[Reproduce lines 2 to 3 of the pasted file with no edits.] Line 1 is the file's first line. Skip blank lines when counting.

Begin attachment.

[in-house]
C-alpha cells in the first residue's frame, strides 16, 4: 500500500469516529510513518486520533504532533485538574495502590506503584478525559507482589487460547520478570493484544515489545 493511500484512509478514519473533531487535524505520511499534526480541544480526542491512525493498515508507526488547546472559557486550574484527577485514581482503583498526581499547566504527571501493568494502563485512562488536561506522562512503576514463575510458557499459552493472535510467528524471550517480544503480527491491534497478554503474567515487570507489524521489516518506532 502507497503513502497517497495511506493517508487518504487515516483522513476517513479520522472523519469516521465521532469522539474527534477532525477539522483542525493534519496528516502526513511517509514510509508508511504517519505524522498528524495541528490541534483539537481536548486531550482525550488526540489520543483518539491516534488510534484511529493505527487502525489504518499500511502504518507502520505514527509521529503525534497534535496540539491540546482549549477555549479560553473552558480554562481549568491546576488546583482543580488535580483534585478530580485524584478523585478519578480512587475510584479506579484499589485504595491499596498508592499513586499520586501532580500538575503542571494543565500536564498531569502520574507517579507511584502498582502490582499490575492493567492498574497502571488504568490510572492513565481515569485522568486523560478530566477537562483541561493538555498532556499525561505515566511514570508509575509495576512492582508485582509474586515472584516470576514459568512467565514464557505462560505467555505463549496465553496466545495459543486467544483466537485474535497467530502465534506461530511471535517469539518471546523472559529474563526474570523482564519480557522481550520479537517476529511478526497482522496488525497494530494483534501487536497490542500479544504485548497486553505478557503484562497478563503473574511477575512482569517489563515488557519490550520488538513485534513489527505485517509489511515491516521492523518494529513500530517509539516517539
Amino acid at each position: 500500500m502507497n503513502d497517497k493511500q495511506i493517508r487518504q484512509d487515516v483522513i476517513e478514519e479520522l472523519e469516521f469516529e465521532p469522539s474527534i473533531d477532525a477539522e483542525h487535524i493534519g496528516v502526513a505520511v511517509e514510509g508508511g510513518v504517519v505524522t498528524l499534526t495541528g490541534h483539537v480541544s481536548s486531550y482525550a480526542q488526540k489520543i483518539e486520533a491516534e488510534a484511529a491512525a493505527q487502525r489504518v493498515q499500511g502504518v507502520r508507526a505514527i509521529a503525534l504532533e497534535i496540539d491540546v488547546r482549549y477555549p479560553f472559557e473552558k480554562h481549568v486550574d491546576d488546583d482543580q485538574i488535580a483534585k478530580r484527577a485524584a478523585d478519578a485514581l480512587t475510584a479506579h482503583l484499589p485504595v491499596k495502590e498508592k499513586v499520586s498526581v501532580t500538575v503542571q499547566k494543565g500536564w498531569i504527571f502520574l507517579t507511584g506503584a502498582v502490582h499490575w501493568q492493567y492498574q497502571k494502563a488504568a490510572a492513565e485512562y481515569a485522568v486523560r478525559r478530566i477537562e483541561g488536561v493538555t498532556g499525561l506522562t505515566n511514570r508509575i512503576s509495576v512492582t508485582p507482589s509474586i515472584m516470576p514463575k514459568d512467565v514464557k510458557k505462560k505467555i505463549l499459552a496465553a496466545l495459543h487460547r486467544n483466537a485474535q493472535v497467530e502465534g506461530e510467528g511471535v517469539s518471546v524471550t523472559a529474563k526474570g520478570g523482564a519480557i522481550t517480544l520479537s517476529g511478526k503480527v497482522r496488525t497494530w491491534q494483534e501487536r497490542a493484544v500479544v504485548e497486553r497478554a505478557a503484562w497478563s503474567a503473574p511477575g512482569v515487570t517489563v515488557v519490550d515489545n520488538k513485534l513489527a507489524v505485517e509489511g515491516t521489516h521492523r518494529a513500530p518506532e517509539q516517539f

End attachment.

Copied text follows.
C-alpha cells in the first residue's frame, strides 16, 4: 500500500469516529510513518486520533504532533485538574495502590506503584478525559507482589487460547520478570493484544515489545 493511500484512509478514519473533531487535524505520511499534526480541544480526542491512525493498515508507526488547546472559557486550574484527577485514581482503583498526581499547566504527571501493568494502563485512562488536561506522562512503576514463575510458557499459552493472535510467528524471550517480544503480527491491534497478554503474567515487570507489524521489516518506532 502507497503513502497517497495511506493517508487518504487515516483522513476517513479520522472523519469516521465521532469522539474527534477532525477539522483542525493534519496528516502526513511517509514510509508508511504517519505524522498528524495541528490541534483539537481536548486531550482525550488526540489520543483518539491516534488510534484511529493505527487502525489504518499500511502504518507502520505514527509521529503525534497534535496540539491540546482549549477555549479560553473552558480554562481549568491546576488546583482543580488535580483534585478530580485524584478523585478519578480512587475510584479506579484499589485504595491499596498508592499513586499520586501532580500538575503542571494543565500536564498531569502520574507517579507511584502498582502490582499490575492493567492498574497502571488504568490510572492513565481515569485522568486523560478530566477537562483541561493538555498532556499525561505515566511514570508509575509495576512492582508485582509474586515472584516470576514459568512467565514464557505462560505467555505463549496465553496466545495459543486467544483466537485474535497467530502465534506461530511471535517469539518471546523472559529474563526474570523482564519480557522481550520479537517476529511478526497482522496488525497494530494483534501487536497490542500479544504485548497486553505478557503484562497478563503473574511477575512482569517489563515488557519490550520488538513485534513489527505485517509489511515491516521492523518494529513500530517509539516517539
Amino acid at each position: 500500500m502507497n503513502d497517497k493511500q495511506i493517508r487518504q484512509d487515516v483522513i476517513e478514519e479520522l472523519e469516521f469516529e465521532p469522539s474527534i473533531d477532525a477539522e483542525h487535524i493534519g496528516v502526513a505520511v511517509e514510509g508508511g510513518v504517519v505524522t498528524l499534526t495541528g490541534h483539537v480541544s481536548s486531550y482525550a480526542q488526540k489520543i483518539e486520533a491516534e488510534a484511529a491512525a493505527q487502525r489504518v493498515q499500511g502504518v507502520r508507526a505514527i509521529a503525534l504532533e497534535i496540539d491540546v488547546r482549549y477555549p479560553f472559557e473552558k480554562h481549568v486550574d491546576d488546583d482543580q485538574i488535580a483534585k478530580r484527577a485524584a478523585d478519578a485514581l480512587t475510584a479506579h482503583l484499589p485504595v491499596k495502590e498508592k499513586v499520586s498526581v501532580t500538575v503542571q499547566k494543565g500536564w498531569i504527571f502520574l507517579t507511584g506503584a502498582v502490582h499490575w501493568q492493567y492498574q497502571k494502563a488504568a490510572a492513565e485512562y481515569a485522568v486523560r478525559r478530566i477537562e483541561g488536561v493538555t498532556g499525561l506522562t505515566n511514570r508509575i512503576s509495576v512492582t508485582p507482589s509474586i515472584m516470576p514463575k514459568d512467565v514464557k510458557k505462560k505467555i505463549l499459552a496465553a496466545l495459543h487460547r486467544n483466537a485474535q493472535v497467530e502465534g506461530e510467528g511471535v517469539s518471546v524471550t523472559a529474563k526474570g520478570g523482564a519480557i522481550t517480544l520479537s517476529g511478526k503480527v497482522r496488525t497494530w491491534q494483534e501487536r497490542a493484544v500479544v504485548e497486553r497478554a505478557a503484562w497478563s503474567a503473574p511477575g512482569v515487570t517489563v515488557v519490550d515489545n520488538k513485534l513489527a507489524v505485517e509489511g515491516t521489516h521492523r518494529a513500530p518506532e517509539q516517539f